Re-entering The World?
Thanks to vaccines, the world is opening up again. The thought of venturing out to offices and public spaces for face-to-face social gatherings may seem daunting, but here are some ways to help prepare yourself for this transition:
Step 1: Start with a relaxing, industrial-strength cleanse
After a year of social isolation, we understand that you may have metamorphosed into an unrecognizable half-human, half-cave monster. Submerge yourself in a cleansing brew of Magic Eraser and Goo Gone, to excavate ground-in dirt, sweat, and nacho cheese particles that have accumulated on your body and within your crevices from prolonged dormancy.
Step 2: Shed your old skin and overgrown fur
Take care with sharp metal tools that you haven’t used in a while. Split the unibrow into two ideally equal pieces with tweezers. Do not neglect the chin and nostrils. Exfoliate until your skin feels as smooth and soft as a newborn’s butt, using a mixture of acid and 60 grit sandpaper. The palm sander on the feet will feel like a light massage, but best to wear a mask to protect from flying debris.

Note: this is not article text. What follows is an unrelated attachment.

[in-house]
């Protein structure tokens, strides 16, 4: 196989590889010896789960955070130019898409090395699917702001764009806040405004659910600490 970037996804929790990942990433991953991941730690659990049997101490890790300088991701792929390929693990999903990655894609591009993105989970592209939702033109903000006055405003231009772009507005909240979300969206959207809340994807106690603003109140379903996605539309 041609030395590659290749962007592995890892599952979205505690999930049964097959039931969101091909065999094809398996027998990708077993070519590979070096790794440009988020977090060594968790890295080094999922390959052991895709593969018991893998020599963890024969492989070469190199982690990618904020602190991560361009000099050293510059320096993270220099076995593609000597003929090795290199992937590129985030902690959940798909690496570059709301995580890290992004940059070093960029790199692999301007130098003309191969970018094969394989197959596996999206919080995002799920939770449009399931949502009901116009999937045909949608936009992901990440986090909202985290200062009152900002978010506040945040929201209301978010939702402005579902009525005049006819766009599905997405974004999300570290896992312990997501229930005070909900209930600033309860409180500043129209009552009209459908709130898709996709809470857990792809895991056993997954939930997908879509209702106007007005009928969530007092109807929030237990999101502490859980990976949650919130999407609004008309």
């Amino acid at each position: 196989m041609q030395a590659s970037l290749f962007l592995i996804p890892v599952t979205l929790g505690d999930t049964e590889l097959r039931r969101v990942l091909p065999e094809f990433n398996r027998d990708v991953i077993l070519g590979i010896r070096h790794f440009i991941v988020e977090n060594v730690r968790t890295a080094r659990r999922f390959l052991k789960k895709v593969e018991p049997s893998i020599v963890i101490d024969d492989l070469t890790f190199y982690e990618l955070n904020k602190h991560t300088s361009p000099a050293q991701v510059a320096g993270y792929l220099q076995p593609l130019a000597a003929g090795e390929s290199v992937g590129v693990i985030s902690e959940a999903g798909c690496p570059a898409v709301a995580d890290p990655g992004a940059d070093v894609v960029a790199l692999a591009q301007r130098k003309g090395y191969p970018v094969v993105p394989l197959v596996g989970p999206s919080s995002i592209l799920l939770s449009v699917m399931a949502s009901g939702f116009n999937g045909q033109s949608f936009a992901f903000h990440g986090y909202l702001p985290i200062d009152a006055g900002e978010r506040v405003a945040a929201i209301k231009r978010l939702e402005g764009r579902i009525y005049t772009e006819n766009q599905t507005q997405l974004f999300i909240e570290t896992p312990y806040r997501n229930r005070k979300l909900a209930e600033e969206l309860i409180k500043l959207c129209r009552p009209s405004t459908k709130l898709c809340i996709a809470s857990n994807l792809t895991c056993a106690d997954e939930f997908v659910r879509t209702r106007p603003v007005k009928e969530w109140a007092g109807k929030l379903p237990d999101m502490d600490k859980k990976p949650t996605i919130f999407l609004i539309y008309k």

Step 3: Take your garments out for a test drive
Time to put away your elastic yoga pants, stretchy athleisure, and oversize tees. Ignore the protests from your boobs as you strap them in padded cages. Just like high altitude training, your body will need to get used to less oxygen from diaphragm-compressing Spanx. Relearn how to walk in high heels, but stay clear of staircases and small pets as you may trip, fall, or impale others.
Step 4: Hello, World!
If you can’t suffer through Steps 1–3, no worries. Just get your ass outside. Ditch the heels, put on your comfy sneaks, and head out into the post-pandemic world. After a long period of social distancing, you may have lost your ability to communicate with others through words, so grunts and non-verbal gestures are acceptable. Waving, thumbs up, and middle fingers are all effective ways to get the message across.
And remember, it’s okay if things don’t go perfectly as planned. Transitions take time and practice. Just go easy on yourself and others.
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